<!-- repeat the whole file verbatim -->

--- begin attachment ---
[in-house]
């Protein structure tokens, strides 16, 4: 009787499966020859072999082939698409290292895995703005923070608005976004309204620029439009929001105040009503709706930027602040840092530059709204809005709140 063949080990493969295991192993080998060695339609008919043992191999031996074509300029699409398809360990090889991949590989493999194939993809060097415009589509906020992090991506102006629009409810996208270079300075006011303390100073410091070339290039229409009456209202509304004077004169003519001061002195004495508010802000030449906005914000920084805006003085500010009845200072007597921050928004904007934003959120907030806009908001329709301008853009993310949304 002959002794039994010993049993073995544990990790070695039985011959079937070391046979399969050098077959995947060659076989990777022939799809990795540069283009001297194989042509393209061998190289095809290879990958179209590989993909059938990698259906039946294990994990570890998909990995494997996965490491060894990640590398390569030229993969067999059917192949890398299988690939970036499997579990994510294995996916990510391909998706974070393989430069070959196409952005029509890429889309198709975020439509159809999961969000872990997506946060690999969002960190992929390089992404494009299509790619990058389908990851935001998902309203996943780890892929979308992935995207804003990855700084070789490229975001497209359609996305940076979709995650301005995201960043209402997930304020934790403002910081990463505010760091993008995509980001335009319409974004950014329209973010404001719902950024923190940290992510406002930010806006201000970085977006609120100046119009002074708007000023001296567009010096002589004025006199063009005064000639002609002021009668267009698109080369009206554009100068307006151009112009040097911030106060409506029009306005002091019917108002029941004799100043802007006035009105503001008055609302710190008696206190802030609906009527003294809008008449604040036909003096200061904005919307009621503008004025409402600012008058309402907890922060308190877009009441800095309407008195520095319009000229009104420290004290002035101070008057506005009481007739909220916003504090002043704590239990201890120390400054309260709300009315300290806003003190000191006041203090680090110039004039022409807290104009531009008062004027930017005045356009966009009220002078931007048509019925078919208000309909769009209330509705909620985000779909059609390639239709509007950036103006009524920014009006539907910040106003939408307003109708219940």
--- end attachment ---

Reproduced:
[in-house]
């Protein structure tokens, strides 16, 4: 009787499966020859072999082939698409290292895995703005923070608005976004309204620029439009929001105040009503709706930027602040840092530059709204809005709140 063949080990493969295991192993080998060695339609008919043992191999031996074509300029699409398809360990090889991949590989493999194939993809060097415009589509906020992090991506102006629009409810996208270079300075006011303390100073410091070339290039229409009456209202509304004077004169003519001061002195004495508010802000030449906005914000920084805006003085500010009845200072007597921050928004904007934003959120907030806009908001329709301008853009993310949304 002959002794039994010993049993073995544990990790070695039985011959079937070391046979399969050098077959995947060659076989990777022939799809990795540069283009001297194989042509393209061998190289095809290879990958179209590989993909059938990698259906039946294990994990570890998909990995494997996965490491060894990640590398390569030229993969067999059917192949890398299988690939970036499997579990994510294995996916990510391909998706974070393989430069070959196409952005029509890429889309198709975020439509159809999961969000872990997506946060690999969002960190992929390089992404494009299509790619990058389908990851935001998902309203996943780890892929979308992935995207804003990855700084070789490229975001497209359609996305940076979709995650301005995201960043209402997930304020934790403002910081990463505010760091993008995509980001335009319409974004950014329209973010404001719902950024923190940290992510406002930010806006201000970085977006609120100046119009002074708007000023001296567009010096002589004025006199063009005064000639002609002021009668267009698109080369009206554009100068307006151009112009040097911030106060409506029009306005002091019917108002029941004799100043802007006035009105503001008055609302710190008696206190802030609906009527003294809008008449604040036909003096200061904005919307009621503008004025409402600012008058309402907890922060308190877009009441800095309407008195520095319009000229009104420290004290002035101070008057506005009481007739909220916003504090002043704590239990201890120390400054309260709300009315300290806003003190000191006041203090680090110039004039022409807290104009531009008062004027930017005045356009966009009220002078931007048509019925078919208000309909769009209330509705909620985000779909059609390639239709509007950036103006009524920014009006539907910040106003939408307003109708219940």